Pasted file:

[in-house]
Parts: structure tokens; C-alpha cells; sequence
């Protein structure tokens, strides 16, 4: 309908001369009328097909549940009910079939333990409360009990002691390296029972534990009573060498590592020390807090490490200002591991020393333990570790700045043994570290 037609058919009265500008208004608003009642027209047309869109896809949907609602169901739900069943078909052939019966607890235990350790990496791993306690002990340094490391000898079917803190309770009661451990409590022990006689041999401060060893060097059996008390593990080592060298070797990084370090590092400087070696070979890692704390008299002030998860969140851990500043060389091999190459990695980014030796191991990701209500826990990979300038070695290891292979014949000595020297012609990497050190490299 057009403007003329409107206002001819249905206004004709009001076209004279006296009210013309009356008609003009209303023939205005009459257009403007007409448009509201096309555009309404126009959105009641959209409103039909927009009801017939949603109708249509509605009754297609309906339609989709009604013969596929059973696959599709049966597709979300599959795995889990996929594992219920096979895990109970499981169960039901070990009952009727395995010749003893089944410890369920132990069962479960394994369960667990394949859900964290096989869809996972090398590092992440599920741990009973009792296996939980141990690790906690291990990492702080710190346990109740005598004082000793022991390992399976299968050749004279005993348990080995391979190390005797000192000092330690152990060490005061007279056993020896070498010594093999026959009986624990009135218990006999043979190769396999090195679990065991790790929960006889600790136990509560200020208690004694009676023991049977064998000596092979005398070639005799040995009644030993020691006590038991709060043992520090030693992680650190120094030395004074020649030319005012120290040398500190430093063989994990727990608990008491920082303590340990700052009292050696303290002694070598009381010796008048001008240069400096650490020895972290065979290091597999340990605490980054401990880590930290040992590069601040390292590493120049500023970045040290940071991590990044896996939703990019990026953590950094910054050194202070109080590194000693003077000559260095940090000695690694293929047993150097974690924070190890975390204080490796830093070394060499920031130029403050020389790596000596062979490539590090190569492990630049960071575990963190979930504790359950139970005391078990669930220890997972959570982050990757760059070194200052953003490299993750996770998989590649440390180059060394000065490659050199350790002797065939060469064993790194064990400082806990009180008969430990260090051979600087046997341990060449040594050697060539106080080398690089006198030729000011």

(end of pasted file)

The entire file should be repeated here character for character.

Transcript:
[in-house]
Parts: structure tokens; C-alpha cells; sequence
């Protein structure tokens, strides 16, 4: 309908001369009328097909549940009910079939333990409360009990002691390296029972534990009573060498590592020390807090490490200002591991020393333990570790700045043994570290 037609058919009265500008208004608003009642027209047309869109896809949907609602169901739900069943078909052939019966607890235990350790990496791993306690002990340094490391000898079917803190309770009661451990409590022990006689041999401060060893060097059996008390593990080592060298070797990084370090590092400087070696070979890692704390008299002030998860969140851990500043060389091999190459990695980014030796191991990701209500826990990979300038070695290891292979014949000595020297012609990497050190490299 057009403007003329409107206002001819249905206004004709009001076209004279006296009210013309009356008609003009209303023939205005009459257009403007007409448009509201096309555009309404126009959105009641959209409103039909927009009801017939949603109708249509509605009754297609309906339609989709009604013969596929059973696959599709049966597709979300599959795995889990996929594992219920096979895990109970499981169960039901070990009952009727395995010749003893089944410890369920132990069962479960394994369960667990394949859900964290096989869809996972090398590092992440599920741990009973009792296996939980141990690790906690291990990492702080710190346990109740005598004082000793022991390992399976299968050749004279005993348990080995391979190390005797000192000092330690152990060490005061007279056993020896070498010594093999026959009986624990009135218990006999043979190769396999090195679990065991790790929960006889600790136990509560200020208690004694009676023991049977064998000596092979005398070639005799040995009644030993020691006590038991709060043992520090030693992680650190120094030395004074020649030319005012120290040398500190430093063989994990727990608990008491920082303590340990700052009292050696303290002694070598009381010796008048001008240069400096650490020895972290065979290091597999340990605490980054401990880590930290040992590069601040390292590493120049500023970045040290940071991590990044896996939703990019990026953590950094910054050194202070109080590194000693003077000559260095940090000695690694293929047993150097974690924070190890975390204080490796830093070394060499920031130029403050020389790596000596062979490539590090190569492990630049960071575990963190979930504790359950139970005391078990669930220890997972959570982050990757760059070194200052953003490299993750996770998989590649440390180059060394000065490659050199350790002797065939060469064993790194064990400082806990009180008969430990260090051979600087046997341990060449040594050697060539106080080398690089006198030729000011």